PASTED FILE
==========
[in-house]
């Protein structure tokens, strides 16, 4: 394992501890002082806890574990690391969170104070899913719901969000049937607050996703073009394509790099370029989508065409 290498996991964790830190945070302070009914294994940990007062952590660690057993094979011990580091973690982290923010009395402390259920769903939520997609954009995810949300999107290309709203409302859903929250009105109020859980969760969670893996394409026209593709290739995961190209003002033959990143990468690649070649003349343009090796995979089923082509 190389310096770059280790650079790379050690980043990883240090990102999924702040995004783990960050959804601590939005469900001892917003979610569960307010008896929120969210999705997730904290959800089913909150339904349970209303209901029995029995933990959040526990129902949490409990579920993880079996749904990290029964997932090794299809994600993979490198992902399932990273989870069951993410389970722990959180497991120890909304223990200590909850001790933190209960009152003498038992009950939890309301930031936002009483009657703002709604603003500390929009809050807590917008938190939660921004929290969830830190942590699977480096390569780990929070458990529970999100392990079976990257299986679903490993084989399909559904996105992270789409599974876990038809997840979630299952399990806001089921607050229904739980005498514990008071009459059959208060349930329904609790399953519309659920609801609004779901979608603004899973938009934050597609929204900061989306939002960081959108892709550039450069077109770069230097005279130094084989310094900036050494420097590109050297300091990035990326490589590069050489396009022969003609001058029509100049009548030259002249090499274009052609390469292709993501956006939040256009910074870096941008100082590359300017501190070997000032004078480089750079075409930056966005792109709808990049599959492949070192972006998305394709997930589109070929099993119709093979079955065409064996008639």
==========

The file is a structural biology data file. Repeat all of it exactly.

[in-house]
């Protein structure tokens, strides 16, 4: 394992501890002082806890574990690391969170104070899913719901969000049937607050996703073009394509790099370029989508065409 290498996991964790830190945070302070009914294994940990007062952590660690057993094979011990580091973690982290923010009395402390259920769903939520997609954009995810949300999107290309709203409302859903929250009105109020859980969760969670893996394409026209593709290739995961190209003002033959990143990468690649070649003349343009090796995979089923082509 190389310096770059280790650079790379050690980043990883240090990102999924702040995004783990960050959804601590939005469900001892917003979610569960307010008896929120969210999705997730904290959800089913909150339904349970209303209901029995029995933990959040526990129902949490409990579920993880079996749904990290029964997932090794299809994600993979490198992902399932990273989870069951993410389970722990959180497991120890909304223990200590909850001790933190209960009152003498038992009950939890309301930031936002009483009657703002709604603003500390929009809050807590917008938190939660921004929290969830830190942590699977480096390569780990929070458990529970999100392990079976990257299986679903490993084989399909559904996105992270789409599974876990038809997840979630299952399990806001089921607050229904739980005498514990008071009459059959208060349930329904609790399953519309659920609801609004779901979608603004899973938009934050597609929204900061989306939002960081959108892709550039450069077109770069230097005279130094084989310094900036050494420097590109050297300091990035990326490589590069050489396009022969003609001058029509100049009548030259002249090499274009052609390469292709993501956006939040256009910074870096941008100082590359300017501190070997000032004078480089750079075409930056966005792109709808990049599959492949070192972006998305394709997930589109070929099993119709093979079955065409064996008639």